Meet “giraff”. A new mechanised robot that aims to help people continue to live independently in their own homes.
NHS Western Isles, as part of European Union project, called ‘Remodem’ – aims to investigate ways to support people with dementia living in remote rural communities, has embraced the opportunity to pilot the ‘Giraff’ for the first time in Scotland. The Giraff presents a unique way of helping people living with dementia stay in contact with their friends and family, particularly in remote and rural areas.
“Giraff” is a mobile robot with an inbuilt camera, which can be used to set up a vital communication link between people with dementia and their loved ones and potentially support people to remain in their own homes.
NHS Western Isles Chief Executive Gordon Jamieson explained: “This is an interesting idea and we are very much testing new ground here. It is well recognised that care of the elderly in general and the care of people with dementia in particular is one of the major challenges facing most countries in Europe today. By 2035, the Western Isles is projected to have the highest percentage of pensioners in Scotland, at 35 per cent of the total population. With an older population comes both benefits to society and challenges in terms of health care, including an expectation that there will be a corresponding rise in the number of people with dementia. For some with dementia, it can at times be a lonely life, particularly if their relatives are unable to visit them regularly.”
The robot is designed to be kept inside the home of a person with dementia, but controlled remotely by their relatives or carers.
NHS Western Isles Head of Planning Emelin Collier said: “The Giraff is simple to use; it is kept in the home of the person with dementia and the controls for the robot are with the person’s relative or carer. The relative could call into the robot to effectively waken it up, and the person with dementia would not have to do anything at all. The caller’s face would appear on the screen, and the caller could then navigate the robot through the home of the person with dementia to check that all is well, check medication has been taken, food has been eaten, the person has washed and dressed or just to provide reassurance or have a chat.”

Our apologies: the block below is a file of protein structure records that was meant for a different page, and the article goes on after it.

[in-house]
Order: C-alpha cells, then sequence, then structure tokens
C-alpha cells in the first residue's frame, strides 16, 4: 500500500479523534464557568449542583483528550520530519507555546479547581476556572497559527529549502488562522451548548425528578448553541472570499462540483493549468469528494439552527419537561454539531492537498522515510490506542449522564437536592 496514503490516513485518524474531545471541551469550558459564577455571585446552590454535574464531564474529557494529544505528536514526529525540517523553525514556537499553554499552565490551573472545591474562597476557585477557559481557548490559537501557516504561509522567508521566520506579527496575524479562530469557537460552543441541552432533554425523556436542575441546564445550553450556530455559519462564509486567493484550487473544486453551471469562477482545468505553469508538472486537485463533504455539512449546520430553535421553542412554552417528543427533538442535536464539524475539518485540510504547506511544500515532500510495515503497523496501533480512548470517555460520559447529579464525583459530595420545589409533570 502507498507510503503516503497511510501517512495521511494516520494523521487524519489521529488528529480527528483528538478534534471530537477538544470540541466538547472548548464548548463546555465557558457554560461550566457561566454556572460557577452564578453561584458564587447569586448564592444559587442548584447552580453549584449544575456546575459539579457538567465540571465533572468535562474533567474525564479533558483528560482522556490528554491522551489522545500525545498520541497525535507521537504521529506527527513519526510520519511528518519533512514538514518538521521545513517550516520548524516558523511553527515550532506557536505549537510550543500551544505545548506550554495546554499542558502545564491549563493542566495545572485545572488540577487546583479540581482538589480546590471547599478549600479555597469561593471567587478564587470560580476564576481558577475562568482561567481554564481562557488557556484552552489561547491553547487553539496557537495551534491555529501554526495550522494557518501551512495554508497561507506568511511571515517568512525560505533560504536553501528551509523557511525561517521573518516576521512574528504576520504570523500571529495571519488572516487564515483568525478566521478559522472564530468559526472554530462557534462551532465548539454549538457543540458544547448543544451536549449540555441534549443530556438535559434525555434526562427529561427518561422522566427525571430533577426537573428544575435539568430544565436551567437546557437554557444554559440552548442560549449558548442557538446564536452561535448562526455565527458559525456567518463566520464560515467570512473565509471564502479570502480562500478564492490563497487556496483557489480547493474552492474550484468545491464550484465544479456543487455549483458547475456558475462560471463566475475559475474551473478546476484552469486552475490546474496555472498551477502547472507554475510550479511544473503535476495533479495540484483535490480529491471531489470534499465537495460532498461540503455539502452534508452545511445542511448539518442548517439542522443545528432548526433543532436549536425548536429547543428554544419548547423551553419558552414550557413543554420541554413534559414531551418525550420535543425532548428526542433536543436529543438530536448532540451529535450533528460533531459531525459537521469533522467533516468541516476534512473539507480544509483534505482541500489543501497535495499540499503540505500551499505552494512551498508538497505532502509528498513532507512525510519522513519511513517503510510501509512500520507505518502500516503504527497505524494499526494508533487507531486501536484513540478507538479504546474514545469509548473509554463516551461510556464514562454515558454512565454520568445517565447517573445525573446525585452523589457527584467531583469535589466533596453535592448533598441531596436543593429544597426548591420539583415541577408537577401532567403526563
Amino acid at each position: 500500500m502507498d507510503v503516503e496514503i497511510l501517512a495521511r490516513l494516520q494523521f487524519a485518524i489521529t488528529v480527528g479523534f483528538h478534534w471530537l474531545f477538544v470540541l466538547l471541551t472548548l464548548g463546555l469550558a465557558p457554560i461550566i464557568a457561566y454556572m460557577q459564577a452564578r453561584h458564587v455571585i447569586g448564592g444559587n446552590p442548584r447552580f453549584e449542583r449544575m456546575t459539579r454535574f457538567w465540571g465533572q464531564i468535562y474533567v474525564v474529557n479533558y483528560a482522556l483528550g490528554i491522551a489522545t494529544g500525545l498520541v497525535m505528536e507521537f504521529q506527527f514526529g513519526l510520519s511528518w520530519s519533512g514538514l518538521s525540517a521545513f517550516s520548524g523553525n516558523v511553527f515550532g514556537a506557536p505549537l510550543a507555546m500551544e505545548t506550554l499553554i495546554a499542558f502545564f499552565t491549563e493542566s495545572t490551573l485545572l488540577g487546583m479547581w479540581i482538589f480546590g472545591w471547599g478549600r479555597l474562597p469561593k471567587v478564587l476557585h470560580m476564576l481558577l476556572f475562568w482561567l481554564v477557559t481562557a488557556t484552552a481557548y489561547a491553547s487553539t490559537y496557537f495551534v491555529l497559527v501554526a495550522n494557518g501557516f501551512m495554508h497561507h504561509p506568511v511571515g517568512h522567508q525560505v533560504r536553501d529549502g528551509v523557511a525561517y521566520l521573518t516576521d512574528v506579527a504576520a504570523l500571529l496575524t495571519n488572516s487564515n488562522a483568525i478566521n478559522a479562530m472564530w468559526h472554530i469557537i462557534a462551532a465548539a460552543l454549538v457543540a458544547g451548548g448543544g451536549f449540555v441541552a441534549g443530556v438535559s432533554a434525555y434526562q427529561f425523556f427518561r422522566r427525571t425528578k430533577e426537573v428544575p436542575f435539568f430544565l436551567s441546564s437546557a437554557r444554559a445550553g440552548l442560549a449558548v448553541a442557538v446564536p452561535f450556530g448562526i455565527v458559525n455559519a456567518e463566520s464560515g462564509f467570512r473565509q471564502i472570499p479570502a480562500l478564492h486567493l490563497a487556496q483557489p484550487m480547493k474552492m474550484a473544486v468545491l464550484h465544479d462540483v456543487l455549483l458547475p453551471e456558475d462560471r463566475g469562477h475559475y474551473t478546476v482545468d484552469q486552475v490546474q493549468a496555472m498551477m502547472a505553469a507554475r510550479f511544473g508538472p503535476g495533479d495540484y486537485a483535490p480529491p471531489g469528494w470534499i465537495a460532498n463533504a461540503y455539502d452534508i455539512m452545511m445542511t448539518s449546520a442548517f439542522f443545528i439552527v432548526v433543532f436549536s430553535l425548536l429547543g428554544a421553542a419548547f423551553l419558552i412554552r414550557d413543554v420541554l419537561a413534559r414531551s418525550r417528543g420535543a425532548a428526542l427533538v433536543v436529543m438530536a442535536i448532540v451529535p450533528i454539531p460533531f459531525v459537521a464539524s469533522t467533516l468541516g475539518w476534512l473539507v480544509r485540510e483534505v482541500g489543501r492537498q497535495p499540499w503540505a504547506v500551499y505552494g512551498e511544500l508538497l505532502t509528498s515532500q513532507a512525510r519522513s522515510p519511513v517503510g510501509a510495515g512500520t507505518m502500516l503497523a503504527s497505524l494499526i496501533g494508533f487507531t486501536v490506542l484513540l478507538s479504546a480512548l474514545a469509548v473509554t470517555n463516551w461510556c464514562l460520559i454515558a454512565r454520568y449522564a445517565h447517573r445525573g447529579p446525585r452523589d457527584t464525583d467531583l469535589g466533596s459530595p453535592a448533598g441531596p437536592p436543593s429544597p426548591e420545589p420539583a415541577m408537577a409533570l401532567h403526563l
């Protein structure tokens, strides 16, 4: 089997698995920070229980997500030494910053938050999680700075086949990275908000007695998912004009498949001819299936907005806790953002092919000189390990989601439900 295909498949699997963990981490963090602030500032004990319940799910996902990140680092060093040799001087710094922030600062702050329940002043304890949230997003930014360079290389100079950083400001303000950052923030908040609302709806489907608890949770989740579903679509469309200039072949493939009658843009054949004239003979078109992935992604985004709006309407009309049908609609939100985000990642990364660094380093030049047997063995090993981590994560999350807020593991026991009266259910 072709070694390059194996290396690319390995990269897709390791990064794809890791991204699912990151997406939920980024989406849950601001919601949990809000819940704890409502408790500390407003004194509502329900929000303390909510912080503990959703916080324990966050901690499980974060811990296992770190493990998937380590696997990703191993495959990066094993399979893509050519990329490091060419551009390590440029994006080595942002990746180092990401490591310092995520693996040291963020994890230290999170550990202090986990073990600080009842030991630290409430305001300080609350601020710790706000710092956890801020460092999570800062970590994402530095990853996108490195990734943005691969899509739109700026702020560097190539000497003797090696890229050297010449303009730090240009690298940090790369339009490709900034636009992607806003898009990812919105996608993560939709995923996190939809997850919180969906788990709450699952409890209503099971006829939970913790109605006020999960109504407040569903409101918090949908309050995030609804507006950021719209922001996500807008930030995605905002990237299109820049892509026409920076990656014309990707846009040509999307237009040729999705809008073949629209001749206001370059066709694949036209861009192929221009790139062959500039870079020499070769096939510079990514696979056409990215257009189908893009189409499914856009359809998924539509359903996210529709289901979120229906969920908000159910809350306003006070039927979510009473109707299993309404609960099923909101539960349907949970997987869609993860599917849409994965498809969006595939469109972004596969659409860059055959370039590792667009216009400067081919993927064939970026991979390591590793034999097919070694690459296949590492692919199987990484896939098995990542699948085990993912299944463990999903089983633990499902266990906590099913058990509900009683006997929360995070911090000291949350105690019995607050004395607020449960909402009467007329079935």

Studies in Australia have so far proved that dementia suffers dont feel intimidated or frightened but intrigued by the robot and sufferers have responded positively to its presence in their home.
Gordon Jamieson added: “We are absolutely delighted to have the Giraff here with us to trial and we have high hopes for how it may improve the quality of life for some dementia patients. As a new technology for us, the robot could also potentially be used in many other areas of health care to improve quality of care, live access to specialists, and speed up consultations, regardless of location.
“Having seen the Giraff in action, I am extremely impressed with how easily it can be moved around by the ‘controller’ so that you can clearly see the environment of the patient, and can have a conversation and meaningful interaction, regardless of distance.”
- What do think? Is this something that you would consider if you had a loved one that suffers from dementia? Let us know your thoughts below.